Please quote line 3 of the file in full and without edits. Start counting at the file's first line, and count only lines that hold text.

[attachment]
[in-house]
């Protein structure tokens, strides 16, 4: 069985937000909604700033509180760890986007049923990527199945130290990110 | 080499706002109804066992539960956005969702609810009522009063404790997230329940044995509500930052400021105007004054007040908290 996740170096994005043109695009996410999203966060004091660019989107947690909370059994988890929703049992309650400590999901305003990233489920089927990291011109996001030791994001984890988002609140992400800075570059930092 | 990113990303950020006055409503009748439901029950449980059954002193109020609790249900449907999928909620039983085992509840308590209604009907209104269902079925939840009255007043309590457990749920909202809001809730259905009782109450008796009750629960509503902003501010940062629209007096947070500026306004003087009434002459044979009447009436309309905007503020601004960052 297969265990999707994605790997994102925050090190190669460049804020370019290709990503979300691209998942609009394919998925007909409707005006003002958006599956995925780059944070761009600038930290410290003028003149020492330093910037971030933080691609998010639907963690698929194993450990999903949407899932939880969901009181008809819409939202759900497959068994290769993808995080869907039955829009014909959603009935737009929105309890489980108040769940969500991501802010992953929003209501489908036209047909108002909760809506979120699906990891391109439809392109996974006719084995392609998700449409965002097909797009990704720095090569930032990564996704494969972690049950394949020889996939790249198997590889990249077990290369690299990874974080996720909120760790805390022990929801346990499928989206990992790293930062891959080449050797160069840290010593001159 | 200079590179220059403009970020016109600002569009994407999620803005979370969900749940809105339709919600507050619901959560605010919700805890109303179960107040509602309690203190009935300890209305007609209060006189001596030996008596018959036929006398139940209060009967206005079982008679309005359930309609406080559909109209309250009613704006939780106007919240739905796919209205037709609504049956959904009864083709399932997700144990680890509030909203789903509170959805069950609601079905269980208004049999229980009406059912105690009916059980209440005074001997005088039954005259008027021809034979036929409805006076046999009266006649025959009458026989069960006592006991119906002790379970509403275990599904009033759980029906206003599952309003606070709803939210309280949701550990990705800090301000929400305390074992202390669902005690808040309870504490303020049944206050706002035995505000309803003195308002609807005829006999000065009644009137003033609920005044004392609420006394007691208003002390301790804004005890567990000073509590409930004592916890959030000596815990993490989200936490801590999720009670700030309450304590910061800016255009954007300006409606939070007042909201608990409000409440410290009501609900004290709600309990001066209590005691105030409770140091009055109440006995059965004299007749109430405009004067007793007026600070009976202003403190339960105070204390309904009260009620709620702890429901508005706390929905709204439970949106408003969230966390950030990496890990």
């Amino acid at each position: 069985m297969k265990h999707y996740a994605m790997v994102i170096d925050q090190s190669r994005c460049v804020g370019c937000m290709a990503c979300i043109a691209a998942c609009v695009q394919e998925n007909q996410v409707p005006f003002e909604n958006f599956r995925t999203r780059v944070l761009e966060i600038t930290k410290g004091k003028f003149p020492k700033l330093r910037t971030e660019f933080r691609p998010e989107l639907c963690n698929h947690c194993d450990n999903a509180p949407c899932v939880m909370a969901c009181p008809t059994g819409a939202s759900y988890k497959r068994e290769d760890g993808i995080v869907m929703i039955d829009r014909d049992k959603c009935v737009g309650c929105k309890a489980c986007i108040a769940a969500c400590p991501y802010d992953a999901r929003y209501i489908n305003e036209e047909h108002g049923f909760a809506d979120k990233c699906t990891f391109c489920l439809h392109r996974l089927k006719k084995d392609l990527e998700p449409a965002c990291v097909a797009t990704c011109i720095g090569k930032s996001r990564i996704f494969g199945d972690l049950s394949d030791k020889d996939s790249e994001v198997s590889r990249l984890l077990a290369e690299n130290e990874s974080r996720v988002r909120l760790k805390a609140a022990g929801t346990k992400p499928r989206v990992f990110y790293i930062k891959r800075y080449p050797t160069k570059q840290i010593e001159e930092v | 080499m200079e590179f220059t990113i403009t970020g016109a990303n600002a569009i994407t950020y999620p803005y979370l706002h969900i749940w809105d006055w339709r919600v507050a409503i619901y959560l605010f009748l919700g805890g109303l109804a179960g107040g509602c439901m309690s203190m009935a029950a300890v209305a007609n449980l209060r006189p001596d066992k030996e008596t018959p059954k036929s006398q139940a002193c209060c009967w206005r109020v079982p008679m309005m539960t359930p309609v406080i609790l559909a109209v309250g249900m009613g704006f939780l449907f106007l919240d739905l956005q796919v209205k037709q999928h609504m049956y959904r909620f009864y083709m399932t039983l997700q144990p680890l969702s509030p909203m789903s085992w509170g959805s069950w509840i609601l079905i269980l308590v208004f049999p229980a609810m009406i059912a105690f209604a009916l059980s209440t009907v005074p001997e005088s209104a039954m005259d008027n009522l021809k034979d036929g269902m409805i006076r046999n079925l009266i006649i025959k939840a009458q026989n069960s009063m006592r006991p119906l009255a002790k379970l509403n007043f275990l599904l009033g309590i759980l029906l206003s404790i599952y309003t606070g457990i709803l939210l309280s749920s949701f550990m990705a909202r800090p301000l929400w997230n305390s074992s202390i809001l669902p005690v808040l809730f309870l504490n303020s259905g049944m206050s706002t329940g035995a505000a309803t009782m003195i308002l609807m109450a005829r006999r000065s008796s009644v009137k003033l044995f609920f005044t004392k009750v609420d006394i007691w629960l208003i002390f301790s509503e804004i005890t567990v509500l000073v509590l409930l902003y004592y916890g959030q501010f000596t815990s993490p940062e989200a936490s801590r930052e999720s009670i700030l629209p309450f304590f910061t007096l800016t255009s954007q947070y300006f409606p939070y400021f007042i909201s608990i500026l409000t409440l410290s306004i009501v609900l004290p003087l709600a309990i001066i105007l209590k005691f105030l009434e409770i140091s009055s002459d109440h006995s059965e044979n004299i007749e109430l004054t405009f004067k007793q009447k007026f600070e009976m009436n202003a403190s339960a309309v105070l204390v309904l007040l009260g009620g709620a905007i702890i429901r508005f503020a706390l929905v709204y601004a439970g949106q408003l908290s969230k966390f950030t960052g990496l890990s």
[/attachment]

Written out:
């Amino acid at each position: 069985m297969k265990h999707y996740a994605m790997v994102i170096d925050q090190s190669r994005c460049v804020g370019c937000m290709a990503c979300i043109a691209a998942c609009v695009q394919e998925n007909q996410v409707p005006f003002e909604n958006f599956r995925t999203r780059v944070l761009e966060i600038t930290k410290g004091k003028f003149p020492k700033l330093r910037t971030e660019f933080r691609p998010e989107l639907c963690n698929h947690c194993d450990n999903a509180p949407c899932v939880m909370a969901c009181p008809t059994g819409a939202s759900y988890k497959r068994e290769d760890g993808i995080v869907m929703i039955d829009r014909d049992k959603c009935v737009g309650c929105k309890a489980c986007i108040a769940a969500c400590p991501y802010d992953a999901r929003y209501i489908n305003e036209e047909h108002g049923f909760a809506d979120k990233c699906t990891f391109c489920l439809h392109r996974l089927k006719k084995d392609l990527e998700p449409a965002c990291v097909a797009t990704c011109i720095g090569k930032s996001r990564i996704f494969g199945d972690l049950s394949d030791k020889d996939s790249e994001v198997s590889r990249l984890l077990a290369e690299n130290e990874s974080r996720v988002r909120l760790k805390a609140a022990g929801t346990k992400p499928r989206v990992f990110y790293i930062k891959r800075y080449p050797t160069k570059q840290i010593e001159e930092v | 080499m200079e590179f220059t990113i403009t970020g016109a990303n600002a569009i994407t950020y999620p803005y979370l706002h969900i749940w809105d006055w339709r919600v507050a409503i619901y959560l605010f009748l919700g805890g109303l109804a179960g107040g509602c439901m309690s203190m009935a029950a300890v209305a007609n449980l209060r006189p001596d066992k030996e008596t018959p059954k036929s006398q139940a002193c209060c009967w206005r109020v079982p008679m309005m539960t359930p309609v406080i609790l559909a109209v309250g249900m009613g704006f939780l449907f106007l919240d739905l956005q796919v209205k037709q999928h609504m049956y959904r909620f009864y083709m399932t039983l997700q144990p680890l969702s509030p909203m789903s085992w509170g959805s069950w509840i609601l079905i269980l308590v208004f049999p229980a609810m009406i059912a105690f209604a009916l059980s209440t009907v005074p001997e005088s209104a039954m005259d008027n009522l021809k034979d036929g269902m409805i006076r046999n079925l009266i006649i025959k939840a009458q026989n069960s009063m006592r006991p119906l009255a002790k379970l509403n007043f275990l599904l009033g309590i759980l029906l206003s404790i599952y309003t606070g457990i709803l939210l309280s749920s949701f550990m990705a909202r800090p301000l929400w997230n305390s074992s202390i809001l669902p005690v808040l809730f309870l504490n303020s259905g049944m206050s706002t329940g035995a505000a309803t009782m003195i308002l609807m109450a005829r006999r000065s008796s009644v009137k003033l044995f609920f005044t004392k009750v609420d006394i007691w629960l208003i002390f301790s509503e804004i005890t567990v509500l000073v509590l409930l902003y004592y916890g959030q501010f000596t815990s993490p940062e989200a936490s801590r930052e999720s009670i700030l629209p309450f304590f910061t007096l800016t255009s954007q947070y300006f409606p939070y400021f007042i909201s608990i500026l409000t409440l410290s306004i009501v609900l004290p003087l709600a309990i001066i105007l209590k005691f105030l009434e409770i140091s009055s002459d109440h006995s059965e044979n004299i007749e109430l004054t405009f004067k007793q009447k007026f600070e009976m009436n202003a403190s339960a309309v105070l204390v309904l007040l009260g009620g709620a905007i702890i429901r508005f503020a706390l929905v709204y601004a439970g949106q408003l908290s969230k966390f950030t960052g990496l890990s």